fri 12/07/2024

The Duchess of Malfi, ENO, Punchdrunk | reviews, news & interviews

The Duchess of Malfi, ENO, Punchdrunk

The Duchess of Malfi, ENO, Punchdrunk

An unmissable new show but a mess of an opera

One of the stars of the show: Felix Barrett's designsPhoto Credit: Stephen Cummiskey

It's tough being a critic.

There I was last night at Punchdrunk's first operatic foray, The Duchess of Malfi - put on in collaboration with the English National Opera - trying to make sense of a typically Punchdrunkian world that had been shattered across three never-ending floors of disused office space in the back of beyond, attempting to maintain objectivity, coolness, clarity, soberly parsing the multifarious activity, diligently attending the sporadic music-making, scribbling it all down nerdily in my notepad, when a dishy young performer nobbles me, drags me into a darkened room, locks the door, pins me to the wall and gives me one of the most intimate non-sexual encounters of my life. Needless to say, I had fun.

Which was a nice change. Because up to that point - about an hour in - it hadn't been that fun at all. For sure, for this Punchdrunk virgin, it was impossible not to be intrigued by the Punchdrunk system: the compulsory long-nosed masks for the audience that did so much to heighten the drama and alienate us from each other, the narrative revelations in the fabric of the rooms and the intermingling of the actors and musicians and us. But it was impossible not to be baffled too. If you like to understand things, follow things, learn from your dramatic experiences, then this narrative soup, devoid of any form of elucidation (or surtitles), will not wash.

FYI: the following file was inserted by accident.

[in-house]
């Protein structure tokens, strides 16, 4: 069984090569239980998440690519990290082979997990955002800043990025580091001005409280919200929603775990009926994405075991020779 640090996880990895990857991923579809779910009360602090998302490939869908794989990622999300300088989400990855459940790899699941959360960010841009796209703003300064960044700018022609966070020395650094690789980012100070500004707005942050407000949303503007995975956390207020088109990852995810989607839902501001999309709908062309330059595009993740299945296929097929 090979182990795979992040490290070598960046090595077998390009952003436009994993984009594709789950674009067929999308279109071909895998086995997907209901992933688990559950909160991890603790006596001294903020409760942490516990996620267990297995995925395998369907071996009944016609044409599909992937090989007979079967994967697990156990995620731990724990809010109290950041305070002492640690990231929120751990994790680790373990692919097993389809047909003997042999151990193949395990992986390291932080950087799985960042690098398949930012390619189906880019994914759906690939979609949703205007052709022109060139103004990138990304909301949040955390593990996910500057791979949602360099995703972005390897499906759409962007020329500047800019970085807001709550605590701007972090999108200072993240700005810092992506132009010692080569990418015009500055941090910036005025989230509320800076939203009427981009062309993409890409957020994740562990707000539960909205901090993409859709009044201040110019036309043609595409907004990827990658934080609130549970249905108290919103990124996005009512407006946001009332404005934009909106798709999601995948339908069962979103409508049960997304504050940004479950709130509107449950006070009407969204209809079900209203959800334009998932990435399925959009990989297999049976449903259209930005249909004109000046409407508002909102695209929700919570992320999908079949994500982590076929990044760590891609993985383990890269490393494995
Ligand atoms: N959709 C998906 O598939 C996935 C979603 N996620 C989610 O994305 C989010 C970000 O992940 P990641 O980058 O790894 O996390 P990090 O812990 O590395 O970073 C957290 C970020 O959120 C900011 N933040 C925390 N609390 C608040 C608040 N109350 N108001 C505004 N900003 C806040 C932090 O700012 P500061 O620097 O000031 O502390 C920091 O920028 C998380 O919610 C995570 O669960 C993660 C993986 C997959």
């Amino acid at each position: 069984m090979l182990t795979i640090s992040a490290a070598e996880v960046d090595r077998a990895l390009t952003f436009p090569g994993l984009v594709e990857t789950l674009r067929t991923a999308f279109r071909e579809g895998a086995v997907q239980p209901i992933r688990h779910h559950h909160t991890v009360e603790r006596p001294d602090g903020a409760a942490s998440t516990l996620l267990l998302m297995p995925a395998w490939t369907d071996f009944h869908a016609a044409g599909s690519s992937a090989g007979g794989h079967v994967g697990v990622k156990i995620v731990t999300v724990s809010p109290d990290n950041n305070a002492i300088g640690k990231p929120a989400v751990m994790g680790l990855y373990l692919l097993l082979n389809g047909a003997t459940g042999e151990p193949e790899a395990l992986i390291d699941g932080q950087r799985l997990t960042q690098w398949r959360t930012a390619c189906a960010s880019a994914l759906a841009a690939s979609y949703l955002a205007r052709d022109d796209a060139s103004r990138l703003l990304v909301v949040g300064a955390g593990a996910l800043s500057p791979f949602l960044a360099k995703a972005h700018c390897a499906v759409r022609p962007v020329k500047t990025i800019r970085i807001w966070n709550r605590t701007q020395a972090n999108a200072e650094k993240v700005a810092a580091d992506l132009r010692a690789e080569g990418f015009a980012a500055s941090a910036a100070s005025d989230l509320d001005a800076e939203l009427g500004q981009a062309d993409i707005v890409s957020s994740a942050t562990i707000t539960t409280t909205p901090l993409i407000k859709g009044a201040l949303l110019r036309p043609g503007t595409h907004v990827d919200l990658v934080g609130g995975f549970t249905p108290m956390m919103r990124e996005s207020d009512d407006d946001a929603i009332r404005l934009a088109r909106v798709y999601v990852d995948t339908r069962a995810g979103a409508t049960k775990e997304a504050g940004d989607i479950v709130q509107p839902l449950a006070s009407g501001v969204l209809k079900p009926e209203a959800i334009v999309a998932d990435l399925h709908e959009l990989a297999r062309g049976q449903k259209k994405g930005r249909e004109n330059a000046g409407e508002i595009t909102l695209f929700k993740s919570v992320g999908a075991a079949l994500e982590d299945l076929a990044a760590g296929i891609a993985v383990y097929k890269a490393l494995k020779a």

But accept Punchdrunk as mess-makers, accept them as precocious children sitting in their high chairs, shredding and hurling and scattering dramatic narrative in any and every direction, shattering linearity and intelligibility, littering dramatic fragments across vast deserted urban wildernesses, while demanding viewers give literal chase to the scraps, and enjoyment - of a somewhat cheap kind, the sort you might get from a murder mystery weekend - will come. You might not learn much from your time with Punchdrunk but you almost certainly will feel things. The Punchdrunk experience is a visceral one, a sensual one. Your sense of smell, touch, sight and hearing is on constant watch - far more than your intellect. And you may even get nobbled.

This is more than enough for a lot of initial intrigue and goodwill, which soon turns to frustration as one hunts around for some action, opera, singing, acting, and tries to get away from the brooding ambient stock horror sound that pervades much of the building, then finds oneself staring at unaccompanied music stands and spending more time chasing musicians (I followed a bassoonist into the toilets by mistake) than hearing them play.